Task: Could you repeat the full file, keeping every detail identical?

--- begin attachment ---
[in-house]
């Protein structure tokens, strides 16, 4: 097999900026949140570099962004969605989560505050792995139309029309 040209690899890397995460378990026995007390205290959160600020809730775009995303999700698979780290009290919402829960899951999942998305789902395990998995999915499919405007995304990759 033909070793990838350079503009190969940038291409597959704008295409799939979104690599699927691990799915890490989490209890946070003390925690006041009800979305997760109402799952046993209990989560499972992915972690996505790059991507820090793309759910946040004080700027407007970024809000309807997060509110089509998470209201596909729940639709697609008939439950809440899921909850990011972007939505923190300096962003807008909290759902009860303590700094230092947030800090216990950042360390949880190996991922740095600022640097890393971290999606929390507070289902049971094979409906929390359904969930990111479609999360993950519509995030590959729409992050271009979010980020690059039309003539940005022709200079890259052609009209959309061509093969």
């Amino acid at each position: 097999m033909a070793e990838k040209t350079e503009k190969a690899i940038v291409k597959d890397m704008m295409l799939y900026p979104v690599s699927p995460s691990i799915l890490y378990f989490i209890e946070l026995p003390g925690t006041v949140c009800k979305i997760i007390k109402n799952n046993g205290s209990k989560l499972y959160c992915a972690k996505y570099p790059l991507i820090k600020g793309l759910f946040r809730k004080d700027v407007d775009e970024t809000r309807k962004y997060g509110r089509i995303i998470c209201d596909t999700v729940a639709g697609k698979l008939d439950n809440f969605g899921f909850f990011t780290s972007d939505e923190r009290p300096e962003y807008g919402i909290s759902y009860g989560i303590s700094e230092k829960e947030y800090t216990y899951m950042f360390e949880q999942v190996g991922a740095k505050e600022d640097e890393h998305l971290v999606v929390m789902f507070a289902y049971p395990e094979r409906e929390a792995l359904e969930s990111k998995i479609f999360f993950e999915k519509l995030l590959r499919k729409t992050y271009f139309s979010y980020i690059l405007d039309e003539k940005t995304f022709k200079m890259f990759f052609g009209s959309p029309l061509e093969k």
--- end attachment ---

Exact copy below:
[in-house]
């Protein structure tokens, strides 16, 4: 097999900026949140570099962004969605989560505050792995139309029309 040209690899890397995460378990026995007390205290959160600020809730775009995303999700698979780290009290919402829960899951999942998305789902395990998995999915499919405007995304990759 033909070793990838350079503009190969940038291409597959704008295409799939979104690599699927691990799915890490989490209890946070003390925690006041009800979305997760109402799952046993209990989560499972992915972690996505790059991507820090793309759910946040004080700027407007970024809000309807997060509110089509998470209201596909729940639709697609008939439950809440899921909850990011972007939505923190300096962003807008909290759902009860303590700094230092947030800090216990950042360390949880190996991922740095600022640097890393971290999606929390507070289902049971094979409906929390359904969930990111479609999360993950519509995030590959729409992050271009979010980020690059039309003539940005022709200079890259052609009209959309061509093969």
């Amino acid at each position: 097999m033909a070793e990838k040209t350079e503009k190969a690899i940038v291409k597959d890397m704008m295409l799939y900026p979104v690599s699927p995460s691990i799915l890490y378990f989490i209890e946070l026995p003390g925690t006041v949140c009800k979305i997760i007390k109402n799952n046993g205290s209990k989560l499972y959160c992915a972690k996505y570099p790059l991507i820090k600020g793309l759910f946040r809730k004080d700027v407007d775009e970024t809000r309807k962004y997060g509110r089509i995303i998470c209201d596909t999700v729940a639709g697609k698979l008939d439950n809440f969605g899921f909850f990011t780290s972007d939505e923190r009290p300096e962003y807008g919402i909290s759902y009860g989560i303590s700094e230092k829960e947030y800090t216990y899951m950042f360390e949880q999942v190996g991922a740095k505050e600022d640097e890393h998305l971290v999606v929390m789902f507070a289902y049971p395990e094979r409906e929390a792995l359904e969930s990111k998995i479609f999360f993950e999915k519509l995030l590959r499919k729409t992050y271009f139309s979010y980020i690059l405007d039309e003539k940005t995304f022709k200079m890259f990759f052609g009209s959309p029309l061509e093969k």